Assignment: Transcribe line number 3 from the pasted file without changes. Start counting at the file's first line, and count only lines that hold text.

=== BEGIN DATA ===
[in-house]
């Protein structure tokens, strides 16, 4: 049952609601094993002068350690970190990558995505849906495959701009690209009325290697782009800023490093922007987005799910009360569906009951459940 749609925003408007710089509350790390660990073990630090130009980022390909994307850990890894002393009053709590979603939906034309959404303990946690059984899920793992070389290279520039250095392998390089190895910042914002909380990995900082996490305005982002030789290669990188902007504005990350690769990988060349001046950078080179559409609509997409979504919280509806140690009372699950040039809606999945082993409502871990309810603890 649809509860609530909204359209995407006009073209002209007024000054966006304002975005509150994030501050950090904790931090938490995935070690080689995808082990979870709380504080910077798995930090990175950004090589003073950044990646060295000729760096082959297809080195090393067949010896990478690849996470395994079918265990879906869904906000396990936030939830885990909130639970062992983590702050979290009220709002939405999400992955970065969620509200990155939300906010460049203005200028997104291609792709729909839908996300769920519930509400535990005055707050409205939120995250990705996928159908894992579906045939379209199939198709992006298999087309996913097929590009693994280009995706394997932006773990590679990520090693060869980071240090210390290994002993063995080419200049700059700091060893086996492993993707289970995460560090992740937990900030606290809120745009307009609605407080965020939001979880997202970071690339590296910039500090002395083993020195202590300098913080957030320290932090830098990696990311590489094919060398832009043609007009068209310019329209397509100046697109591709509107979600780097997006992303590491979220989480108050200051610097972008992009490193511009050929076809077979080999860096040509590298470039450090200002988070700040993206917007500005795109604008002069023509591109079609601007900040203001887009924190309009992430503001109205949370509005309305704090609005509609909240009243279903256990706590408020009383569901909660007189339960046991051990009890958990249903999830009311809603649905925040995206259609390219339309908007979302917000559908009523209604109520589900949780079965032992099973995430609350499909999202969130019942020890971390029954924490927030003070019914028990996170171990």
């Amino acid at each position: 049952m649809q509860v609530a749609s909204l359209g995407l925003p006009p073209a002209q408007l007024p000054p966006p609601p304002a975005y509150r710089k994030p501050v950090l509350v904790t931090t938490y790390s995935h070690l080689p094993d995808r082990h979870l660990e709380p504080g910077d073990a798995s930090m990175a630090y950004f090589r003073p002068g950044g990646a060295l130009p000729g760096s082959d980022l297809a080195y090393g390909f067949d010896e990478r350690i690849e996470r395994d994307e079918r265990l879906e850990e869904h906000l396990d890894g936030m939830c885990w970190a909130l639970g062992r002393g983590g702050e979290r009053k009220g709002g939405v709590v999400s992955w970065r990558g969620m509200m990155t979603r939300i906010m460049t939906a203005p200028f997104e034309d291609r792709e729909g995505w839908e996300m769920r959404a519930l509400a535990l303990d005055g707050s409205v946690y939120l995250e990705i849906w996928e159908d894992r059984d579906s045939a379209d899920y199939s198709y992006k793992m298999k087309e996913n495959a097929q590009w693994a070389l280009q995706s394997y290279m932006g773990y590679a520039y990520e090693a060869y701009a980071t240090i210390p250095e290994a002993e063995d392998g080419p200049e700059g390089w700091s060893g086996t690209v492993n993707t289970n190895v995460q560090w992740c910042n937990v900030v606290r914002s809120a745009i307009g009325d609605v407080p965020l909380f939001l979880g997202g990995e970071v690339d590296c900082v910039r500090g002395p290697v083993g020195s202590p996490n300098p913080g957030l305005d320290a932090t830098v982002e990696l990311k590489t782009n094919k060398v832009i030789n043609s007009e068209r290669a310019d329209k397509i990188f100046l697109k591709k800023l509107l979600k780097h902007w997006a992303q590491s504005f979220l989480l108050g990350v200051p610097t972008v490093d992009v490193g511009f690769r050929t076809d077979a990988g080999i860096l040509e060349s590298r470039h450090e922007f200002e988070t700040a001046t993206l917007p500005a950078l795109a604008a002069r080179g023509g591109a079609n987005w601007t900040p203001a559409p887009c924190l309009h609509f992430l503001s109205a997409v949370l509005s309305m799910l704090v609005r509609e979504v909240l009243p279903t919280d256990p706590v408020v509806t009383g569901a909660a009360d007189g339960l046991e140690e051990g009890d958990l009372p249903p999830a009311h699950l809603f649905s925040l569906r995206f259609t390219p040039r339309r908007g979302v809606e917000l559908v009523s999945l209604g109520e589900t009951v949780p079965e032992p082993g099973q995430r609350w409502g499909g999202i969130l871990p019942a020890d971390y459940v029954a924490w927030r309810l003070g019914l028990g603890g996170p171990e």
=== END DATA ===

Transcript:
């Amino acid at each position: 049952m649809q509860v609530a749609s909204l359209g995407l925003p006009p073209a002209q408007l007024p000054p966006p609601p304002a975005y509150r710089k994030p501050v950090l509350v904790t931090t938490y790390s995935h070690l080689p094993d995808r082990h979870l660990e709380p504080g910077d073990a798995s930090m990175a630090y950004f090589r003073p002068g950044g990646a060295l130009p000729g760096s082959d980022l297809a080195y090393g390909f067949d010896e990478r350690i690849e996470r395994d994307e079918r265990l879906e850990e869904h906000l396990d890894g936030m939830c885990w970190a909130l639970g062992r002393g983590g702050e979290r009053k009220g709002g939405v709590v999400s992955w970065r990558g969620m509200m990155t979603r939300i906010m460049t939906a203005p200028f997104e034309d291609r792709e729909g995505w839908e996300m769920r959404a519930l509400a535990l303990d005055g707050s409205v946690y939120l995250e990705i849906w996928e159908d894992r059984d579906s045939a379209d899920y199939s198709y992006k793992m298999k087309e996913n495959a097929q590009w693994a070389l280009q995706s394997y290279m932006g773990y590679a520039y990520e090693a060869y701009a980071t240090i210390p250095e290994a002993e063995d392998g080419p200049e700059g390089w700091s060893g086996t690209v492993n993707t289970n190895v995460q560090w992740c910042n937990v900030v606290r914002s809120a745009i307009g009325d609605v407080p965020l909380f939001l979880g997202g990995e970071v690339d590296c900082v910039r500090g002395p290697v083993g020195s202590p996490n300098p913080g957030l305005d320290a932090t830098v982002e990696l990311k590489t782009n094919k060398v832009i030789n043609s007009e068209r290669a310019d329209k397509i990188f100046l697109k591709k800023l509107l979600k780097h902007w997006a992303q590491s504005f979220l989480l108050g990350v200051p610097t972008v490093d992009v490193g511009f690769r050929t076809d077979a990988g080999i860096l040509e060349s590298r470039h450090e922007f200002e988070t700040a001046t993206l917007p500005a950078l795109a604008a002069r080179g023509g591109a079609n987005w601007t900040p203001a559409p887009c924190l309009h609509f992430l503001s109205a997409v949370l509005s309305m799910l704090v609005r509609e979504v909240l009243p279903t919280d256990p706590v408020v509806t009383g569901a909660a009360d007189g339960l046991e140690e051990g009890d958990l009372p249903p999830a009311h699950l809603f649905s925040l569906r995206f259609t390219p040039r339309r908007g979302v809606e917000l559908v009523s999945l209604g109520e589900t009951v949780p079965e032992p082993g099973q995430r609350w409502g499909g999202i969130l871990p019942a020890d971390y459940v029954a924490w927030r309810l003070g019914l028990g603890g996170p171990e």